Last edited: Jul 13, 2023
  7. purr1n

    purr1n Desire for betterer is endless.

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    Haha. Don't need to have measurements because Philips even admits this chip is garbage in their datasheet "economy version". -75db THD spec.

    upload_2023-7-13_10-24-4.png

    --

    The vintage Philips chip to get is the TDA1541. Crown / double crown to up to -95db THD or so. The TDA1543 is garbage. It was garbage back then and garbage today. It's criminal that boutique vendors make DACs from this chip with freakshow implementations like tube rectifier and sell for several thousands of dollars. The only reason the x43 gets mention is because of the cachet of the x41, of which the high-spec versions of unobtainium. The x41 actually sounds very good, although nowhere as resolving as modern DACs.

    In general, and this is in respect to correlating measurements to what we hear and only in the context of DAC chips, THD has a moderate correlation to what I've described as microdetail or "plankton" (ability to resolve low level information), but only up to a certain point of which there are no audible benefits. Also some manufacturers / implementations are able to extra more "plankton" than others for a given chip.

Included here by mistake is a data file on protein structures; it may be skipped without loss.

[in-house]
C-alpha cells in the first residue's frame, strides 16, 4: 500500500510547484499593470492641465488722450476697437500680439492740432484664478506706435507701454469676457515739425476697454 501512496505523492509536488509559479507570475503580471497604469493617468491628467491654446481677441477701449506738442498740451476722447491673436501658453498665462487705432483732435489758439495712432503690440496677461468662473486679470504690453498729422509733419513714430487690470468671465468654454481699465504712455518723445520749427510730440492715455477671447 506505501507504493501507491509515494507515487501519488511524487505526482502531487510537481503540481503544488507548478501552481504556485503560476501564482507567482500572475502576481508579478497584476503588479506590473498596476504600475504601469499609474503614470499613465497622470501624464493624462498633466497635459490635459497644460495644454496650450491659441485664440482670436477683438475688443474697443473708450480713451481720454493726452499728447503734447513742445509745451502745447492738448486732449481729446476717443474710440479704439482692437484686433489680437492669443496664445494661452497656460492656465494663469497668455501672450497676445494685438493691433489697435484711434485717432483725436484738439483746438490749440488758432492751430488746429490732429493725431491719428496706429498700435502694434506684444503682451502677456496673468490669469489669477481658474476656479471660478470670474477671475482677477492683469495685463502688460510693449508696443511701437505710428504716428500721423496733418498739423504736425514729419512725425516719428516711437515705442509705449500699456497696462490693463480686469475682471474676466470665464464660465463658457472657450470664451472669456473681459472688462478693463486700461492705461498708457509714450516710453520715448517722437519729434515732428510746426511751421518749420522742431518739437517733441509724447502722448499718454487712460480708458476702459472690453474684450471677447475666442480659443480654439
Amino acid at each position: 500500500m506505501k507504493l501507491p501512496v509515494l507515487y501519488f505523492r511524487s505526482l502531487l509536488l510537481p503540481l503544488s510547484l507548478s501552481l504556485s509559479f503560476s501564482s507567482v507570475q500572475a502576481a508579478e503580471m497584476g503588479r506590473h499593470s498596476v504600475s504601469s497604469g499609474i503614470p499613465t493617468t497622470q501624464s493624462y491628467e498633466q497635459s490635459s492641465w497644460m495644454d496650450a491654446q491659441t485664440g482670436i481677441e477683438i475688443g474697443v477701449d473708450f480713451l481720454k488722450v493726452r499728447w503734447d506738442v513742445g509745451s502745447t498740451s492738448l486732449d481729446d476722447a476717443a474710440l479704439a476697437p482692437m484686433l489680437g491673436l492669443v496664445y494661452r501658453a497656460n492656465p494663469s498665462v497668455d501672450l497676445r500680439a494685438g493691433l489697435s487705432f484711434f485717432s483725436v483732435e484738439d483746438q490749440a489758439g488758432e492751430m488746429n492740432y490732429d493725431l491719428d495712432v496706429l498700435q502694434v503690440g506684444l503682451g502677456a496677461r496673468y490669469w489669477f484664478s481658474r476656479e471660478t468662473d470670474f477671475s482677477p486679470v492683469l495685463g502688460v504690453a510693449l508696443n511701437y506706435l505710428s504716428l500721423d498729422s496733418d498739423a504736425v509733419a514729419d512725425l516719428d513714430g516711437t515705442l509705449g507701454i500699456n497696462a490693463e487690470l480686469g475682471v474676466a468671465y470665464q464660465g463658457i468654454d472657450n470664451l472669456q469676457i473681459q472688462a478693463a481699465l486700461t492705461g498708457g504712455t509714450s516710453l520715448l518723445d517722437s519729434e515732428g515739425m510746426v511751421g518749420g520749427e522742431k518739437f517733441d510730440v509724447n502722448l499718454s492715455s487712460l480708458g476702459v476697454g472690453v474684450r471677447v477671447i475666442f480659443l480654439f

One thing I've found with steady-state measurements is that are more relatable / comparable / usable with taken within the context of a closely related group of gear type. That is THD is a good measurement, but best when used when comparing (that is distinguishing observable sonic differences) tube amps with tube amps, solid-state amps with solid-state amps, DAC with DACs (or even DS DACs with other DS DACs, and R2R DACS with other R2Rs).
     
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    Last edited: Jul 13, 2023
  8. purr1n